Leadership Development via Little League

     For the past 12 years I coached, assistant coached and managed little league baseball teams with two different sons.   I'm not a superior baseball strategist.  We're not talking about highly competitive travel baseball, but recreational learn the game baseball.  Most of that time was working with 6-9 year olds, and I made their parents and the boys a promise at the beginning of every season.  Best to most challenged player, we're going to rotate positions and playing time as fairly as I can.  I'm just anal enough to create spreadsheets in Excel planning out positions, innings and the entire season.  It may be standard for this age around the country, but you can only put a player in one position for two innings. They are after all, supposed to learn the game and you can't quite do that sitting in right field for six innings.

     Around my birthday every year the coaches would gather and draft teams. Some of the boys you'd know from the previous year or years, some would be just coming of age to participate, and a few of all ages had just signed up to play for the first time.  In general, you might have three or four boys you knew and the rest were unknowns. 

      When I started managing or head coaching as it where, we were always the Red Sox.  It's not that I'm such a big Boston fan, but my middle son Sam is and the spirit just kind of carried over.   That year we even had a five year old whose skills were beyond hitting off a tee in the rookie league.   He was cute, very small, and very fast.   I let him play the pitcher position next to the machine a couple of times where he once snagged a very hard line drive and then decided it wasn't really a safe place for him to be.   He caught pretty well too.

       The first day of practice I was rather excited to see a very tall and strong 9 year old come up who was just joining the league.   He was more than twice the size of the five year old. Power hitter I thought.  He'd never played, couldn't catch, and could only throw about four feet.  It didn't matter.  Recreational baseball was never about winning for me, though God knows I love to win. Some coaches in every league will take their four best players and simply rotate them through the infield positions in an effort to win.   With my spreadsheets I rotated everyone through positions.  The best players always took some outfield time, backing up those with less experience getting infield time.

      Without digging to pull out my score book, which I still have somewhere I couldn't tell you our regular season record that year.  There were six teams and we finished in second place because experimentation early in the season cost us a couple of games.  The team in first lost three games, two of them to us, which aggravated them greatly.  Every league has yelling coaches.  I'm not one of them, because anger and yelling only causes people to close down and perform worse at any age.   I'll grant exceptions to that documented psychology for drill sergeants dealing with new recruits and live ammunition.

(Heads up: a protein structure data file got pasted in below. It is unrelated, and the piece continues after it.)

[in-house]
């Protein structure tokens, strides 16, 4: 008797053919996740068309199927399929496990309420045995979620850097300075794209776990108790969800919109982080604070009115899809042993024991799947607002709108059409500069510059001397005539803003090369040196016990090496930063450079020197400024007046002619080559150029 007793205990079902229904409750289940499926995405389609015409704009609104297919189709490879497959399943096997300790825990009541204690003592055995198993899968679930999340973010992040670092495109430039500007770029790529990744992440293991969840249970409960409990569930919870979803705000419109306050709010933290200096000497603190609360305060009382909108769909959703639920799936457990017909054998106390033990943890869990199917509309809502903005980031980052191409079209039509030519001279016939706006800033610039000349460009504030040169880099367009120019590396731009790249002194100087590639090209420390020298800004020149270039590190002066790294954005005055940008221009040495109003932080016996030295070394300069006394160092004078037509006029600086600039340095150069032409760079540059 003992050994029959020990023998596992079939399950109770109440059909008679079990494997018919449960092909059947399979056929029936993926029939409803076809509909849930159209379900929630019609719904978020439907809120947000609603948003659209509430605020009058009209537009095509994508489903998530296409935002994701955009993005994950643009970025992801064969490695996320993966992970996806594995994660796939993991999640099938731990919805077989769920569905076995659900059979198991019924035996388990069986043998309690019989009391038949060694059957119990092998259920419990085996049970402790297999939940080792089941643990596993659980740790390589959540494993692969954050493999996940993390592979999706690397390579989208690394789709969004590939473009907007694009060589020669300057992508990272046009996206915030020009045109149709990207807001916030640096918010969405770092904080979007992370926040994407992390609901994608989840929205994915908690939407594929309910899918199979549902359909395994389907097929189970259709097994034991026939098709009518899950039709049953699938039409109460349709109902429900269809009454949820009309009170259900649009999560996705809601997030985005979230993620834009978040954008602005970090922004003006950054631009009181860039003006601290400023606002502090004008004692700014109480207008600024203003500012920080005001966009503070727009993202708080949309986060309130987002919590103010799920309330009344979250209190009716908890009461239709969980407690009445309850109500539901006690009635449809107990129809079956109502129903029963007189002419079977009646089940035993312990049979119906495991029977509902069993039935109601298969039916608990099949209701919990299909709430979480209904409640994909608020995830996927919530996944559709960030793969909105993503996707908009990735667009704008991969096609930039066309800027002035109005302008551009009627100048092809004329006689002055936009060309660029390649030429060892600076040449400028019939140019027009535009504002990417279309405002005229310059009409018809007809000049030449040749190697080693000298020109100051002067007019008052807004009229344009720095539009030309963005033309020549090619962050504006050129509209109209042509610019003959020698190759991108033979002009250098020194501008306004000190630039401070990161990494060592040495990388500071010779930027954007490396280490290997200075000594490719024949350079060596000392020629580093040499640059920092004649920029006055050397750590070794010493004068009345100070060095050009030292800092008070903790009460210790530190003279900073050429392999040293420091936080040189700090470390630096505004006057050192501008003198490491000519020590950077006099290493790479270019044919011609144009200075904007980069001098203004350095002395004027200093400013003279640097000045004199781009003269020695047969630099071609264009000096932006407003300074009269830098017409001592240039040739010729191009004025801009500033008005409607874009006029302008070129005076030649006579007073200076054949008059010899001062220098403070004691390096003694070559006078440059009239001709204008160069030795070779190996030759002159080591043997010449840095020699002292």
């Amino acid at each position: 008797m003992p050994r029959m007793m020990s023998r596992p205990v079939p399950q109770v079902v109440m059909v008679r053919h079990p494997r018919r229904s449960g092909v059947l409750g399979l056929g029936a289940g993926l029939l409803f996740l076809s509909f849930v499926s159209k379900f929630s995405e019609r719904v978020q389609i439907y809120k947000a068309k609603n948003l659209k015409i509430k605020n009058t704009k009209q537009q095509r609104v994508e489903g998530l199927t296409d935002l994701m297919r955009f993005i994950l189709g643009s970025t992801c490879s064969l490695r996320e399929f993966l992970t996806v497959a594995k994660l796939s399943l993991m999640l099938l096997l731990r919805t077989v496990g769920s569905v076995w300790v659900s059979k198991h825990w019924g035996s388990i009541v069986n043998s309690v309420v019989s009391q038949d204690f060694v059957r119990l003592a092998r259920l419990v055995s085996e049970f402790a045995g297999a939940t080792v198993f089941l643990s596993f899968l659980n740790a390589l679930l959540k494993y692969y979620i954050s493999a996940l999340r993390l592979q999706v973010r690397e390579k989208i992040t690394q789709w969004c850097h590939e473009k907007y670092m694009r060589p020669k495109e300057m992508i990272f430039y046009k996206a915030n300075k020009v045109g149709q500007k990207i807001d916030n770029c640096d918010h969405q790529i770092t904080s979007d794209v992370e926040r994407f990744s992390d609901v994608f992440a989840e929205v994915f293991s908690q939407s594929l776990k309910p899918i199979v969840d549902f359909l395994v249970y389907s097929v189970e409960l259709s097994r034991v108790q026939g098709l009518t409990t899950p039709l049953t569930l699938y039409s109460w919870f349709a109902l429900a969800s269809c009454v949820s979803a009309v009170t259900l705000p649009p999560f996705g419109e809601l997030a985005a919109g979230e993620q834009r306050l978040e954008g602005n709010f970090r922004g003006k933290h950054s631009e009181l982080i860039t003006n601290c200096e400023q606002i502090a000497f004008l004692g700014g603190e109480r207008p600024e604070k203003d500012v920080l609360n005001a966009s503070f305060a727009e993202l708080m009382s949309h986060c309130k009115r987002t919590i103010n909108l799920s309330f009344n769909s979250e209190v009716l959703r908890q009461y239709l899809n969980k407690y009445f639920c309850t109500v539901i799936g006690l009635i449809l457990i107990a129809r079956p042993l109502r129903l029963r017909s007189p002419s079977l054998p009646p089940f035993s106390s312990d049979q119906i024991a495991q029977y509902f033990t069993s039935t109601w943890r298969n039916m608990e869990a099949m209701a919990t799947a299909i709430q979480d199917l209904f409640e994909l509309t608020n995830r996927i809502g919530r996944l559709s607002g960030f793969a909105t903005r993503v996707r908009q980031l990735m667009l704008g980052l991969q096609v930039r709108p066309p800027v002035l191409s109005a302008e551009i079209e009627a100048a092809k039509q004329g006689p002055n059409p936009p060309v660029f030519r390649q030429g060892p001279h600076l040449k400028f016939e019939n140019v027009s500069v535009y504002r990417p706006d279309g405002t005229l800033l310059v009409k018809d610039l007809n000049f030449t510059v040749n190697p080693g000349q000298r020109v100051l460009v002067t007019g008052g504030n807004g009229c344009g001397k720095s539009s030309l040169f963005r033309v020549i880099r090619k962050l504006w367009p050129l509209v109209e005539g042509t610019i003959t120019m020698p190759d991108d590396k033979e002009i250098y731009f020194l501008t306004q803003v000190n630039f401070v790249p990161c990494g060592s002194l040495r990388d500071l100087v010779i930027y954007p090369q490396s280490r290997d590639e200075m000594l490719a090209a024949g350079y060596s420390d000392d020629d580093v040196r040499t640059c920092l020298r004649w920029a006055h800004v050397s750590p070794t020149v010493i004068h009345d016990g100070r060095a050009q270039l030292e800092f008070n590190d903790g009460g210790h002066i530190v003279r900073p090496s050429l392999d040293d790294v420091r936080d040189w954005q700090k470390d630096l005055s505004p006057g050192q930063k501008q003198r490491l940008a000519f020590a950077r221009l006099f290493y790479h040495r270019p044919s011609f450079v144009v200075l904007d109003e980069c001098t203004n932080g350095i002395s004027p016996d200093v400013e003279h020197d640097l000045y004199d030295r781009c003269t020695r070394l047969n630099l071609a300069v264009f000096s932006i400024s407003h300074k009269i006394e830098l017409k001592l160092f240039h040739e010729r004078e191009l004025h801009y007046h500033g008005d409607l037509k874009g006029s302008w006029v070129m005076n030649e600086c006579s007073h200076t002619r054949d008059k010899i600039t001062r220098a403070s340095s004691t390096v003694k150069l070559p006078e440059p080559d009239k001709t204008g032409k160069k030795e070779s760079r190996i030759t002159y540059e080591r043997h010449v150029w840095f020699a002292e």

When it came time for the season ending double elimination tournament, we won every game heading into the championship on Monday night.  We'd beaten the regular season first place team in our third game on Saturday and so they had to win again to reach the championship and they did.

     It was a wonderful Monday night, warm but not to hot and playing on the major league field where some of the boys would move up to the following year.  The game seesawed back and forth.  We took an early lead, gave it back up, and gained it again.  My best player while on second base and no one on first took off on a hit to their shortstop and rather than running behind him to third, ran right in front and got tagged out.  Where others would yell, I smiled, rubbing the top of his head.   While I asked what he was thinking I told him not to worry. We'd get it back.

     In the top of the fifth inning believe (without book handy to check) they had runners at first and second with one out. The hit went over to the third baseman's head towards my biggest player.  It was one of those hits that aren't short or long enough to be caught in the air, but he got in on one hop. Then he made a perfect throw to third with the runner only halfway between bases.

     A funny thing happened then. The runner who'd been on second turned around and ran back. That made the runner from first leave second base and run back towards first. Our third baseman quickly ran to second for the double play and the inning was over. I think we won 17-15 and it was a summer and a moment neither I nor the families will forget. Some of them still stay in touch and ask if I'm coaching again.  Without a son playing in the league, I'm not.

    That season though is a perfect example of organizational and individual leadership philosophy that works at all ages. No matter who we are there's always someone who has more natural ability in some area than we do. No one player on a team or in a group wins championships.  Just ask Kobe Bryant or look at last year's New York Yankees.

    Helping those who have potential (because everyone has potential) gain experience and understanding while requiring those with more talent to remember what it takes to stay focused in the outfield builds team work and the ability to adapt and overcome when opportunity presents itself.  It's a lesson worth remembering the next time we have to put together a committee to work on whatever needs to be accomplished.  More importantly is how we understand that short term failures are not the season or for that matter, the game itself.  Long term success requires us to plan and coach for it, one moment at a time.

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